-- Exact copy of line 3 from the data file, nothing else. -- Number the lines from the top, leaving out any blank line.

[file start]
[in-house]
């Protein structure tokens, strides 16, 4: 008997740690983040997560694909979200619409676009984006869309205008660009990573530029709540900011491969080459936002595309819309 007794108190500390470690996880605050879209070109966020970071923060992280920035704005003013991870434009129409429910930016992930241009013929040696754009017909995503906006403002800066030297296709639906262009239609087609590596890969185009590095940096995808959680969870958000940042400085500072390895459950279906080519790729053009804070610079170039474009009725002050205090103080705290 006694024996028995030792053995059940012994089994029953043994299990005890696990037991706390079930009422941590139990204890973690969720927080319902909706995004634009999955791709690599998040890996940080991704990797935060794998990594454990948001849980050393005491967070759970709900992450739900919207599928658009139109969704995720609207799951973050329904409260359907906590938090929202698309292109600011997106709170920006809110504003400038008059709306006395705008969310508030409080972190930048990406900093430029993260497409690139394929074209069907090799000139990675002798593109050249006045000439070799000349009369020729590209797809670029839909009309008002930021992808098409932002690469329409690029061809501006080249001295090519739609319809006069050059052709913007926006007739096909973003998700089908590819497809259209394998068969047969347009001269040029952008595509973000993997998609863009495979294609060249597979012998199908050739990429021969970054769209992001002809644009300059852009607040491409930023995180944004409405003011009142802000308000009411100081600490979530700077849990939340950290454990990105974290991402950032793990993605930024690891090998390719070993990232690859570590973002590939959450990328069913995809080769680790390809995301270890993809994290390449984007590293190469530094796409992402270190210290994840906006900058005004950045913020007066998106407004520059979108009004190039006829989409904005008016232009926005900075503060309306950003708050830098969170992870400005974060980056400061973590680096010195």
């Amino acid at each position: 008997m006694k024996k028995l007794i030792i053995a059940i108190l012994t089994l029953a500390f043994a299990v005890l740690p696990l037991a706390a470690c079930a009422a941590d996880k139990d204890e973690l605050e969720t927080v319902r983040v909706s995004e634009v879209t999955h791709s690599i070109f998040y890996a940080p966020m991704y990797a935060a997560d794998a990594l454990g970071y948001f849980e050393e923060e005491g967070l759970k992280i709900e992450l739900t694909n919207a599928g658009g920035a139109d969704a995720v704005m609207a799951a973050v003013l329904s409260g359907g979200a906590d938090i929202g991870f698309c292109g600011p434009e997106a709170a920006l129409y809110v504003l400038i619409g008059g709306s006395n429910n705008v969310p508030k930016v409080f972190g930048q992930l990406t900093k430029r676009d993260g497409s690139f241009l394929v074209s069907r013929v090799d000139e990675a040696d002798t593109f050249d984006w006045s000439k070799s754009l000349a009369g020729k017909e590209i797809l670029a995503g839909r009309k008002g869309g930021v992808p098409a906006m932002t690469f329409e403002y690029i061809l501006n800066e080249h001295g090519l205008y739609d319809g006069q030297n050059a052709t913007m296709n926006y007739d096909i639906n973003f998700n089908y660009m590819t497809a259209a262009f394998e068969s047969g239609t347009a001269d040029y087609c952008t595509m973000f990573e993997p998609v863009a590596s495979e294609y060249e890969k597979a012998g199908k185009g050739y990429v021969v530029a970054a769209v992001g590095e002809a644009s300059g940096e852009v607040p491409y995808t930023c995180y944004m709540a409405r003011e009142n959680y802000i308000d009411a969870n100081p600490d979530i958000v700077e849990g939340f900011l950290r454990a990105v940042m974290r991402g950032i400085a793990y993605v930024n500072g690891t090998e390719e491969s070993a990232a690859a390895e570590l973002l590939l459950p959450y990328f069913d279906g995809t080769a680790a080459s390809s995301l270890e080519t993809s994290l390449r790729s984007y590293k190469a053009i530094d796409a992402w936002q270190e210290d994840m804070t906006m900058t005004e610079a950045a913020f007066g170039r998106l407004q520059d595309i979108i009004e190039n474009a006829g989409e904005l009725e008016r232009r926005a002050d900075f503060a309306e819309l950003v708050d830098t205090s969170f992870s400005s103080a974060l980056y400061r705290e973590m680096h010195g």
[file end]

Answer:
């Amino acid at each position: 008997m006694k024996k028995l007794i030792i053995a059940i108190l012994t089994l029953a500390f043994a299990v005890l740690p696990l037991a706390a470690c079930a009422a941590d996880k139990d204890e973690l605050e969720t927080v319902r983040v909706s995004e634009v879209t999955h791709s690599i070109f998040y890996a940080p966020m991704y990797a935060a997560d794998a990594l454990g970071y948001f849980e050393e923060e005491g967070l759970k992280i709900e992450l739900t694909n919207a599928g658009g920035a139109d969704a995720v704005m609207a799951a973050v003013l329904s409260g359907g979200a906590d938090i929202g991870f698309c292109g600011p434009e997106a709170a920006l129409y809110v504003l400038i619409g008059g709306s006395n429910n705008v969310p508030k930016v409080f972190g930048q992930l990406t900093k430029r676009d993260g497409s690139f241009l394929v074209s069907r013929v090799d000139e990675a040696d002798t593109f050249d984006w006045s000439k070799s754009l000349a009369g020729k017909e590209i797809l670029a995503g839909r009309k008002g869309g930021v992808p098409a906006m932002t690469f329409e403002y690029i061809l501006n800066e080249h001295g090519l205008y739609d319809g006069q030297n050059a052709t913007m296709n926006y007739d096909i639906n973003f998700n089908y660009m590819t497809a259209a262009f394998e068969s047969g239609t347009a001269d040029y087609c952008t595509m973000f990573e993997p998609v863009a590596s495979e294609y060249e890969k597979a012998g199908k185009g050739y990429v021969v530029a970054a769209v992001g590095e002809a644009s300059g940096e852009v607040p491409y995808t930023c995180y944004m709540a409405r003011e009142n959680y802000i308000d009411a969870n100081p600490d979530i958000v700077e849990g939340f900011l950290r454990a990105v940042m974290r991402g950032i400085a793990y993605v930024n500072g690891t090998e390719e491969s070993a990232a690859a390895e570590l973002l590939l459950p959450y990328f069913d279906g995809t080769a680790a080459s390809s995301l270890e080519t993809s994290l390449r790729s984007y590293k190469a053009i530094d796409a992402w936002q270190e210290d994840m804070t906006m900058t005004e610079a950045a913020f007066g170039r998106l407004q520059d595309i979108i009004e190039n474009a006829g989409e904005l009725e008016r232009r926005a002050d900075f503060a309306e819309l950003v708050d830098t205090s969170f992870s400005s103080a974060l980056y400061r705290e973590m680096h010195g």